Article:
Brief Encounter

by | Apr 15, 2009 | Poetry | 0 comments

Your Daddy’s off to his training,
there’s a war on, you must not cry,
they said when he left on a troop train.
baffled my three-year-old mind.

Three years with a few brief encounters
when he returned home on leave
shrouded in battledress khaki
apart from his boots. They were black
like Lancaster’s soot-soiled stone-work,
sky split by searchlights at night,
sleep nightmared by air-raids and sirens.
Morecambe Bay’s radiant sunsets
greyed-out in my mind.

On our brief encounter before D-Day
at my aunt’s home near calm Windermere Lake
evening’s candle- and lamp-light
glowed warm in my mind.

We left Windermere station together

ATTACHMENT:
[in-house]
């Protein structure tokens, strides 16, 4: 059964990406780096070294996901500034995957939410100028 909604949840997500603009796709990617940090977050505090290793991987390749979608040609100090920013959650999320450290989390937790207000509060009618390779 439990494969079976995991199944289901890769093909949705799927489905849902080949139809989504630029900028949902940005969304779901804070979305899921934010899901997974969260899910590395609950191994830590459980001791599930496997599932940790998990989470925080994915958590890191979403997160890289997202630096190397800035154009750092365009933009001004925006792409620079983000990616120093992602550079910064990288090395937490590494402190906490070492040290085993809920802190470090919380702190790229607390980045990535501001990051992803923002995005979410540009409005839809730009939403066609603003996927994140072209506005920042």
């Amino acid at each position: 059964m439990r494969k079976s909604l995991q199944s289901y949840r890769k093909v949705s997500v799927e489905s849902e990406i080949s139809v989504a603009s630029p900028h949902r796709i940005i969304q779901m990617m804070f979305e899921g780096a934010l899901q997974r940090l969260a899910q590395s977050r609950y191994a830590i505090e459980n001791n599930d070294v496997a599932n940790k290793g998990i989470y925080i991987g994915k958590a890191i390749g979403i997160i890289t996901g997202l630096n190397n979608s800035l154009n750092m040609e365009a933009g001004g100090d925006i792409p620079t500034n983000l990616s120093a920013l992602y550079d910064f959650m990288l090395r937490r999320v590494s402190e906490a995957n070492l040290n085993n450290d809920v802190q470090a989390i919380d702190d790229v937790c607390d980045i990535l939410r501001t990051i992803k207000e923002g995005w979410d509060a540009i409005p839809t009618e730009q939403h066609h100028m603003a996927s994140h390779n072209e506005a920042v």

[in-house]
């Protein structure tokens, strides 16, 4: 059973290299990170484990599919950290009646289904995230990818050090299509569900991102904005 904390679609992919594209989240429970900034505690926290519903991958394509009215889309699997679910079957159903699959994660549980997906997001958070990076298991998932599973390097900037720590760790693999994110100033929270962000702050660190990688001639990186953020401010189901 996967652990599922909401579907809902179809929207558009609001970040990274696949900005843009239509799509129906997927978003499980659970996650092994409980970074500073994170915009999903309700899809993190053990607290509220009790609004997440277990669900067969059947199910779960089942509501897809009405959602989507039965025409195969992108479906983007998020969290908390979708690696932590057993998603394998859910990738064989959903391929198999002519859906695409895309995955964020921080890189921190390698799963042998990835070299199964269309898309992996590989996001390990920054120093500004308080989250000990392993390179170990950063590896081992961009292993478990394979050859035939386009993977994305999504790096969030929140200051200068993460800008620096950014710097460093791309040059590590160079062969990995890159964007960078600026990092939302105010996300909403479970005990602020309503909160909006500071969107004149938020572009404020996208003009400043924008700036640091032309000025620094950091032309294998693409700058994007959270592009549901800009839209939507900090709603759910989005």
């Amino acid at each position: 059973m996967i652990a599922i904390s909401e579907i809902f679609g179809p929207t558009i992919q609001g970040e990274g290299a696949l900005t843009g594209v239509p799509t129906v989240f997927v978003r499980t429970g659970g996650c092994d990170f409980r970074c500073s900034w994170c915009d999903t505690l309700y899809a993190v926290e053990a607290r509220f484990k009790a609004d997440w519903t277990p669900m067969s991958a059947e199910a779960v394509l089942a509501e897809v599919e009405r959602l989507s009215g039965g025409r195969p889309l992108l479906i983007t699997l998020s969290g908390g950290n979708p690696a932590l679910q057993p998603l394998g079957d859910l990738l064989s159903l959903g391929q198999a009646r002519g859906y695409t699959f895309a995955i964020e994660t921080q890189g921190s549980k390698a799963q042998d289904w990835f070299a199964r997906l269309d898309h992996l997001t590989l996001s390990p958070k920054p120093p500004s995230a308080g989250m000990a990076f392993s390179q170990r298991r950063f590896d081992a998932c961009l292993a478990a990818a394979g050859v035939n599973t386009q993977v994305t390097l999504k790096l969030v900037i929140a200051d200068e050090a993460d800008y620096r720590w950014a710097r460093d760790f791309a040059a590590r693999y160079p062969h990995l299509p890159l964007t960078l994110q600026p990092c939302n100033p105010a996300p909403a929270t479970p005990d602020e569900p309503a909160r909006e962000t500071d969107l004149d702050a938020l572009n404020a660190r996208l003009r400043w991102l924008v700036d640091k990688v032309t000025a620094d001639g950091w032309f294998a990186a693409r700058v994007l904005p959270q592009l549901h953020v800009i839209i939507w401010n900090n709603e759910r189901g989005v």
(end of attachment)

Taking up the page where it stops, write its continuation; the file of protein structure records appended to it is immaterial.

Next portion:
but my father would stay on the train
on his way to a Normandy beach.
At Lancaster we would leave him: life’s colours
greyed-out in my mind.

Before then the train stopped at Carnforth
where tea-ladies sought out the soldiers.
With a smile one handed my father
a jam-jar of golden-brown tea.
Good luck, safe return, she wished him: dead colours
revived in my mind.

Carnforth tea-ladies long departed.
Who cares today for our soldiers?
Or their families’ once living colours
greyed-out in their minds?


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